Big Island Big Ideas
Local leaders chart six ways to revitalize the economy
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3. Create and Export Ideas
Hawaii’s isolation hinders exports, but Hamabata sees it differently. “We might not be able to manufacture very many goods, but we sure can export the stuff between our ears,” he says. “Knowledge, ideas, innovation. That’s what will boost our economy and what we can offer to the rest of the world.”
UH-Hilo’s Tseng couldn’t agree more. She says her campus is a living laboratory for the state’s top minds. It recently added two doctorate programs – pharmacy and Hawaiian language – and six new master’s programs. “I think higher education and advanced-degree programs are a huge economic stimulus because it means local kids won’t have to go to Mainland colleges to get a quality education,” Tseng says. “We need to reverse the brain drain and keep our talent in the Islands.” Student enrollment has increased 50 percent over 10 years to more than 4,000.
Tseng says state budget cuts have forced UH Hilo to eliminate some courses. “Right now, we’re doing OK, but the state needs to remember that if you cut to the bone, it’s hard to revive.” Too many reductions could force top-notch faculty and students to go elsewhere.
“Tourism, construction, infrastructure, those are all important,” Tseng says. “But education is the foundation. It, alone, has the ability to generate buildings, income, knowledge, research, social vitality, cultural understanding, international recognition and global awareness. And those are all priceless.”
4. Build Roads to Opportunity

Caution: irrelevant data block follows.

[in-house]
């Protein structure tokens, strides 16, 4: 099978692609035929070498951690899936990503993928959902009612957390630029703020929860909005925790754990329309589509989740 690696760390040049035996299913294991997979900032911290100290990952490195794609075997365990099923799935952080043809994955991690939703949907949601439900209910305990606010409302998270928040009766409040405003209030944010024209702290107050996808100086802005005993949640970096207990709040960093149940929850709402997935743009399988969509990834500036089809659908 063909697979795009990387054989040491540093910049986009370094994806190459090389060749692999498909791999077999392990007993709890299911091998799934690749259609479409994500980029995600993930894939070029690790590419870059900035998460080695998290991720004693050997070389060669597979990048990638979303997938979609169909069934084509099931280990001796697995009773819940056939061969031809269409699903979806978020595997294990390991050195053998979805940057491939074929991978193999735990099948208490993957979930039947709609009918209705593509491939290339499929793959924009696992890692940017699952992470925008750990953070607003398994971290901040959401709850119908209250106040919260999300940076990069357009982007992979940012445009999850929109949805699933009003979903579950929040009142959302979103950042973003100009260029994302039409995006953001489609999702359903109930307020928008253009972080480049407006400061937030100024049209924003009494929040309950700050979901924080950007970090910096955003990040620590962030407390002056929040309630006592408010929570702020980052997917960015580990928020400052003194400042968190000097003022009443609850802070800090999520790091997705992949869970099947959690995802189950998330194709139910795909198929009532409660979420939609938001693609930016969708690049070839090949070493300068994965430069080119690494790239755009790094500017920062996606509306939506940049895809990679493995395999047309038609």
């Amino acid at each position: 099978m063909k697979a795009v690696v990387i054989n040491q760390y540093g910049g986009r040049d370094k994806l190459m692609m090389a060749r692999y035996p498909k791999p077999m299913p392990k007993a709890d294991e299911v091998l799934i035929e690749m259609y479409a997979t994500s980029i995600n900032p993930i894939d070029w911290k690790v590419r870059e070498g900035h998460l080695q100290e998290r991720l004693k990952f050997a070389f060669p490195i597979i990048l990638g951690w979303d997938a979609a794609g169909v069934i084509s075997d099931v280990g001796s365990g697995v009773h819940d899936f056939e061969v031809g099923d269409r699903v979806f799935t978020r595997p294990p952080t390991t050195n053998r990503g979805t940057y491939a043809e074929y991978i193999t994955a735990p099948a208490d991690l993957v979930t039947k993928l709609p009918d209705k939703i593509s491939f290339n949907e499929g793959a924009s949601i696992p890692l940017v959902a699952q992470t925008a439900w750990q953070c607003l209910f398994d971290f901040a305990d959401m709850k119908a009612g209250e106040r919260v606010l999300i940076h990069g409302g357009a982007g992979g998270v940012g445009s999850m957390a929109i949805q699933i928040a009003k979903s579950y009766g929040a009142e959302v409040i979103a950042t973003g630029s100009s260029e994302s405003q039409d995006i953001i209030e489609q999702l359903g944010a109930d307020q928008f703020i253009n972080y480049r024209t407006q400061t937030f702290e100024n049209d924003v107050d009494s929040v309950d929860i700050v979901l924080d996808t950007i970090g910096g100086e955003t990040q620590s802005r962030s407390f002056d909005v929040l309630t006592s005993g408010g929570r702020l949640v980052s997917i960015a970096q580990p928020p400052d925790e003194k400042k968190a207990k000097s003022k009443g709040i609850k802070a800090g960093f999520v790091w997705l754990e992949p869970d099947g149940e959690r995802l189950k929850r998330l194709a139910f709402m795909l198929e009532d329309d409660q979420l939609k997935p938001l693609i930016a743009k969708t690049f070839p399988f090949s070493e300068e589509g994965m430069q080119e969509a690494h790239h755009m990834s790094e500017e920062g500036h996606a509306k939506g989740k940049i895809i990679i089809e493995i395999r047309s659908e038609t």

The County of Hawaii will receive $96.4 million in federal stimulus to build roads, repair bridges, and expand and repair water and wastewater systems.
“One of the things that’s always been a challenge is our transportation system,” says the development board’s Hoover. “We have to look at where we want to be and then reverse engineer.”
Transportation upgrades mean construction jobs and would shorten the two-hour commute between East and West Hawaii. “Who knows, that could prompt some businesses to expand or give residents greater accessibility to higher-paying jobs and education,” Hoover says. “That would certainly improve our economy.”
Saddle Road, which runs from downtown Hilo to Kona, with access to the slopes of Mauna Loa and Mauna Kea, is undergoing the second phase of realignment.
Kenoi says the county will expedite permits to get these projects rolling. “If people aren’t working because of economic forces beyond our control, no can help,” he says. “But if people aren’t working because of the inefficiencies of our permitting, planning or building procedures, that’s just inexcusable.”
The county is also building a $50 million West Hawaii Civic Center, the Keaukaha Military Reservation Armed Forces Reserve Center near the Hilo Airport, $28 million in workforce housing in Waikoloa, and is contracted for $110.5 million more for new and ongoing construction.
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